Kintsugi is a Japanese method for repairing broken ceramics with a special lacquer mixed with gold, silver, or platinum. The philosophy behind the technique is to recognize the history of the object and to visibly incorporate the repair into the new piece instead of disguising it. The process usually results in something more beautiful than the original.
This fall we will take on the gargantuan task of metabolizing the book of Jeremiah. It is 52 chapters long and records the prophecies given by God over the reigns of 3 kings: Josiah, Jehoiakim, and Zedekiah. It begins in the latter half of the 7th Century BCE and closes with the destruction of Jerusalem and the exile of Judah in 587 BCE. It is a massive story.
Throughout the book, the prophet Jeremiah weeps. And this is why I chose it for this fall. He weeps because of the impossibility of his calling– to warn people of the certain consequences of their choices. He weeps because of the hardness of their hearts. He weeps because of the cruelty and pain that will be inflicted upon his family and friends. He weeps because God has been dismissed, compartmentalized, ignored, and used.
Jeremiah’s tears offer us a way to engage the broken and busted world that we see all around us. Tears– the evidence of grief and lament– are ‘the different way’ from the labels of ‘judgmental’ and ‘triumphal’ that so often get attached to those who profess to follow Jesus.
Jeremiah bravely looked at everything that was not the way its supposed to be and he mourned. (For those who mourn will be comforted.)
The book itself is a 52 chapter description of consequence: This is what will happen because of what you did. It is sober, honest, and candid. Jesus talked about the same things, but He would often come at it, ‘slant’.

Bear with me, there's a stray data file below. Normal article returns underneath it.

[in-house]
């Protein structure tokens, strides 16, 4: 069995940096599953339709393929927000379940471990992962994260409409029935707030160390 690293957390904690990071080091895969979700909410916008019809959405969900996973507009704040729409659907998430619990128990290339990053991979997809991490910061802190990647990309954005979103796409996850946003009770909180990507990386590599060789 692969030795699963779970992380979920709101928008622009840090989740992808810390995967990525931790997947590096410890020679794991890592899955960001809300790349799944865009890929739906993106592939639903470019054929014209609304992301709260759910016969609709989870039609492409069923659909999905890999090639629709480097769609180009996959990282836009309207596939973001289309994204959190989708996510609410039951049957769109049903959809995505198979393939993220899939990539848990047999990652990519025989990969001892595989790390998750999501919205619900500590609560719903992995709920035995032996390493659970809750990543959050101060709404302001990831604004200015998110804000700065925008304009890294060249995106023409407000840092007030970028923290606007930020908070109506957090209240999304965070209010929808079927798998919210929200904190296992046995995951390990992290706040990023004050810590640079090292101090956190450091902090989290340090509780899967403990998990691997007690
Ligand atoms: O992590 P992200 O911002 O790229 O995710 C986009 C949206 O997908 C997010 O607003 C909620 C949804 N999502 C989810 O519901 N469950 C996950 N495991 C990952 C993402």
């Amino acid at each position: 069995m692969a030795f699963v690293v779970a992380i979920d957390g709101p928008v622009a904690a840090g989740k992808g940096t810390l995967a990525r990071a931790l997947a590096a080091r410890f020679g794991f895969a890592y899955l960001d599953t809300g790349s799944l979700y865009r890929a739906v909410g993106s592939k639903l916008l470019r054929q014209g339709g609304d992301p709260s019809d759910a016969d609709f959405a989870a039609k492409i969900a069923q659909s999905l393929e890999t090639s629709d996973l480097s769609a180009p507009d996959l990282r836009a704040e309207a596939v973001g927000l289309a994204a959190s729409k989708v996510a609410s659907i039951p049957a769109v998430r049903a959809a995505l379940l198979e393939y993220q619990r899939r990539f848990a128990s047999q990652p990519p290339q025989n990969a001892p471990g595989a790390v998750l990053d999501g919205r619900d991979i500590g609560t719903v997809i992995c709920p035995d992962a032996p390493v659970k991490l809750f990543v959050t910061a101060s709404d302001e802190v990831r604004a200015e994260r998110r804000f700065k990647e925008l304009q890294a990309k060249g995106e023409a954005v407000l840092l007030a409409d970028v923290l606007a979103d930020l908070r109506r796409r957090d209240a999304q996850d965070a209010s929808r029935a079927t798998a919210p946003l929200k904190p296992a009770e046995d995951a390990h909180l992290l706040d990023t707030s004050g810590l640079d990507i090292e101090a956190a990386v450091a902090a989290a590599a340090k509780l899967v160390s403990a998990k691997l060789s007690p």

He used parables.
The meanings of them are no less stark in their messages of separation, of hope, of rejection, and of grace. But parables, being story and metaphor, can slip behind our defenses and walls of self-righteousness. So we will look at one of Jesus’ parables from Matthew each week as well. I am interested in exploring the contrasts between God’s announcements of consequence through Jeremiah and God’s announcements of consequence through Jesus.
On Sunday, we will have a small gift for you. Amy Rowe, a church planter at Restoration, has created a beautiful book mark with a reading plan to help all of us work our way through Jeremiah this fall. I hope you will pick one up and use it each day. I know that God will use our reading of Jeremiah to deepen our relationship with Him… and each other.
…to visibly incorporate the repair into the new piece instead of disguising it.
The image of a pot shows up over and over in the prophecy of Jeremiah. When the pot is broken it is a metaphor of what we have done and what has been done to us. But when it is repaired… As followers of Jesus, we never need to hide our brokenness. For it is in the repair, the healing, the visible restoration, that our Rescuer and Deliverer gets the honor and praise He so completely deserves.
May God give us grace to join Jeremiah and Jesus in looking upon what is broken and weeping. And may God give us grace to rejoice in what has been healed and repaired. And may God give us grace to wait for it all to be completed.